07/29/2016 12:39 EDT | Updated 07/29/2016 12:59 EDT

Yes, You Can Catch Superbugs From Your Chicken Dinner

Tim Graham via Getty Images
LAMBOURN, UNITED KINGDOM - OCTOBER 17: Free-range chicken of breed Isa 257 roams freely at Sheepdrove Organic Farm, Lambourn, England.

It sounds like a script for a scary blockbuster Hollywood movie.

But it's fast becoming a chilling reality.

Imagine a not-too-distant future where the survival of mankind hangs in the balance because modern medicine's frontline defenders -- antibiotics -- are being outsmarted by deadly microscopic enemies.

I'm talking about the emergence of so-called "superbugs."

Consider this: It's been revealed that much of the raw packaged chicken sold in supermarkets all across North America is likely to be contaminated.

Of ever greater concern, some of the strains of superbugs crawling all over your chicken dinner can no longer be killed by most types of antibiotics.

A big part of this problem is the systemic use of non-therapeutic (unnecessary) growth-promoting antibiotics in factory farming. This is what's mostly creating new breeds of drug-resistant superbugs.

And if you eat non-organic chicken, then you're all the more at risk.

This is not exaggeration. In fact, in the United States, alone, more than two million people are infected by drug-resistant germs each year, according to a report published by the U.S. Centers for Disease Control and Prevention (CDC). And many of them have eaten superbug-infested supermarket chicken.

Before you get too alarmed, I should point out that these dangerous bacteria are ordinarily killed during the cooking process. But if the chicken -- or any other kind of factory-farmed meat -- is spoiled or improperly cooked, people can easily become infected.

For instance, an investigation in Canada exposed some shocking findings. All told, 100 samples of packaged raw chicken cuts -- involving some of the most familiar brands in the poultry business -- were put under a microscope in a laboratory.

Amazingly, no less than two thirds of the samples were revealed to be contaminated with E. coli, salmonella, and campylobacter. And these bacterial poisons included the kinds that can cause drug-resistant infections. Actually, virtually all of them were resistant to at least one form of antibiotic.

Furthermore, some of them proved to be immune to as many as half a dozen different types of antibiotics. In other words, they had mutated into potentially life-threatening superbugs.

Though all the chicken products used in this investigation were purchased at major supermarkets in Toronto, Montreal, and Vancouver, this isn't just a Canadian problem. Broilers raised in the U.S. are given just as many antibiotics as they are north of the border.

And it's also worth noting that Canada is a big importer of American poultry. It also exports lots of chicken to the U.S. as well. So this is becoming a pervasive health risk that all of North America's tens of millions of meat eaters are increasingly vulnerable to.

In response to this emerging health crisis, many doctors and scientists now insist there's ample evidence that chicken farmers are over-using antibiotics, particularly the kinds that are also used to treat humans.

In fact, farmers across North America routinely give them to healthy flocks. This is because of antibiotics' extraordinary ability to make broilers grow much larger than normal, and at a faster rate.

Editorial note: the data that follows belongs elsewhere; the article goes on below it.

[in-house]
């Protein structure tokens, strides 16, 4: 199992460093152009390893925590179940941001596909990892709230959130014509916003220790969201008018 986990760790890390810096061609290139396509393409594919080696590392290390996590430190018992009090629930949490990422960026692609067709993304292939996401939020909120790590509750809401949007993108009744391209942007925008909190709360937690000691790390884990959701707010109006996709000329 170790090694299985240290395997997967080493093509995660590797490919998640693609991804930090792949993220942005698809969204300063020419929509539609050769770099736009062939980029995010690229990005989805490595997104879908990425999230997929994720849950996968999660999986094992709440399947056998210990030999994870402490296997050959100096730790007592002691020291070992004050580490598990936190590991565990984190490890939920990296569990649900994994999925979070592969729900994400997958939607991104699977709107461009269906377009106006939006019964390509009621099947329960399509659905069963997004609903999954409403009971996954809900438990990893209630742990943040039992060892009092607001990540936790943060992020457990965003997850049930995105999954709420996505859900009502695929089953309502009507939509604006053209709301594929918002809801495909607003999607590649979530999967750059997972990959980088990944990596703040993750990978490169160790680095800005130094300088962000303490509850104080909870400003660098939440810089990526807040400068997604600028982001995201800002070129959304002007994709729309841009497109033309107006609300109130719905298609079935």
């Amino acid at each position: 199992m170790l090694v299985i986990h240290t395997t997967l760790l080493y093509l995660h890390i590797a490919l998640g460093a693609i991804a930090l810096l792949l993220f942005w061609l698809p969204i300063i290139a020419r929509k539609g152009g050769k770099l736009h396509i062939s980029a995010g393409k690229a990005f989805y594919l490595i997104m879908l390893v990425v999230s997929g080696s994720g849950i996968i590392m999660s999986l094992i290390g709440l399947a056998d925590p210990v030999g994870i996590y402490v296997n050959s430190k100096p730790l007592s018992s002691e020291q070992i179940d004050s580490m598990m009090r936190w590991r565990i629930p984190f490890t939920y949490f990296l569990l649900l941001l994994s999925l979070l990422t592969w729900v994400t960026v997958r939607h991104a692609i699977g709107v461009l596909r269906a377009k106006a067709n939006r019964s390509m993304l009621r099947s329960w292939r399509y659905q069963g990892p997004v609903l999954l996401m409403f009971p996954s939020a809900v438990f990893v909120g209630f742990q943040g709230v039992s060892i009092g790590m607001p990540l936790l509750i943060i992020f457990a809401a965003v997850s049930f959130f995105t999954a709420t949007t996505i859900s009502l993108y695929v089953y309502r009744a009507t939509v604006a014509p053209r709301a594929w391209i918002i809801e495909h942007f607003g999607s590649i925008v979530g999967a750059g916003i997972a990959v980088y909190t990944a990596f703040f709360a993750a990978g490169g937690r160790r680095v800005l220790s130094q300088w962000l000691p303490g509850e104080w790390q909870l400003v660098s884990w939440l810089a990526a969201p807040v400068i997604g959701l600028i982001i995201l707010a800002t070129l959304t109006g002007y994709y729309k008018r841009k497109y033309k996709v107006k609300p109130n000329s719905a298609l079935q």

Yet rules proposed by the FDA to limit their use in America have never been implemented due to opposition from Congress, most notably by politicians representing farm states.

Similarly, there are no legal limits on the use of antibiotics in the water and feed given to Canada's chickens.

Meanwhile, the medical community continues to worry that its worst nightmare may become reality in the not-too-distant future. Among those most concerned is Dr. Yazdan Mirzanejad, who is a Canadian specialist in infectious diseases.

In a television news media interview he cautions: "I think the era of antibiotics therapy is very close to being over."

Working at the Surrey Memorial Hospital in Greater Vancouver, he's encountering an increasing number of patients who have been made seriously sick by antibiotic-resistant superbugs. They include superbugs that are resistant to up to 11 different kinds of commonly-used frontline antibiotics.

It's therefore no big surprise that Dr. Mirzanejad is fearful of civilization's return to a pre-1930s era when the leading cause of death in humans was infectious diseases and illnesses.

In North America, these included the common flu and the biggest killer of all up until the 1930s -- pneumonia.

A resurgence in deadly strains of the flu also has the World Health Organization (WHO) very much on edge. That's why it's warning governments around the globe about the looming threat of another serious avian flu pandemic -- or some other equally virulent global outbreak.

In fact, the WHO announced in 2014 that superbugs now pose a major global health threat and that "the implications will be devastating". According to Keiji Fukuda, assistant director-general for health security at the WHO: "We have a big problem now, and all of the trends indicate the problem is going to get bigger."

Ironically, this all means that society will need to count on the effectiveness of antibiotics more than ever before.

What can you do to protect yourself?

Consider paying a little extra for organic chicken and other kinds of organic meat. That's probably the best way to keep superbugs at bay. It'll also buy you peace of mind. In other words, you'll know that frontline antibiotics are likely to work the next time you need them - especially if your life is on the line.

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